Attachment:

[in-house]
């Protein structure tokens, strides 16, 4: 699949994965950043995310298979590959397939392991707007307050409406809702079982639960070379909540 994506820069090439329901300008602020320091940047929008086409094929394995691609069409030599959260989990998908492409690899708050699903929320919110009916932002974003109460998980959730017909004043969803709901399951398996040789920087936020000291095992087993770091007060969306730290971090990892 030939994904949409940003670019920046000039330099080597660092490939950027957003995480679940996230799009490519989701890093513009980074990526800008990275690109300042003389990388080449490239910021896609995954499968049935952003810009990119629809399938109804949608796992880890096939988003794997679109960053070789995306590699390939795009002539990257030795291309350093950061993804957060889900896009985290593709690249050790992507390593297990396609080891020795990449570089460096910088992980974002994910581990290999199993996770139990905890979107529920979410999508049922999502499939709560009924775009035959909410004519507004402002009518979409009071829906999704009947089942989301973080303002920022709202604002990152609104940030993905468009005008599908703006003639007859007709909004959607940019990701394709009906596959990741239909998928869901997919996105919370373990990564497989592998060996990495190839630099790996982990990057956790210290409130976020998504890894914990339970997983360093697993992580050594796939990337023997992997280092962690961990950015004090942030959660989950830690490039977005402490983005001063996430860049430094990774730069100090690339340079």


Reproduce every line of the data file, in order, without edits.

[in-house]
């Protein structure tokens, strides 16, 4: 699949994965950043995310298979590959397939392991707007307050409406809702079982639960070379909540 994506820069090439329901300008602020320091940047929008086409094929394995691609069409030599959260989990998908492409690899708050699903929320919110009916932002974003109460998980959730017909004043969803709901399951398996040789920087936020000291095992087993770091007060969306730290971090990892 030939994904949409940003670019920046000039330099080597660092490939950027957003995480679940996230799009490519989701890093513009980074990526800008990275690109300042003389990388080449490239910021896609995954499968049935952003810009990119629809399938109804949608796992880890096939988003794997679109960053070789995306590699390939795009002539990257030795291309350093950061993804957060889900896009985290593709690249050790992507390593297990396609080891020795990449570089460096910088992980974002994910581990290999199993996770139990905890979107529920979410999508049922999502499939709560009924775009035959909410004519507004402002009518979409009071829906999704009947089942989301973080303002920022709202604002990152609104940030993905468009005008599908703006003639007859007709909004959607940019990701394709009906596959990741239909998928869901997919996105919370373990990564497989592998060996990495190839630099790996982990990057956790210290409130976020998504890894914990339970997983360093697993992580050594796939990337023997992997280092962690961990950015004090942030959660989950830690490039977005402490983005001063996430860049430094990774730069100090690339340079």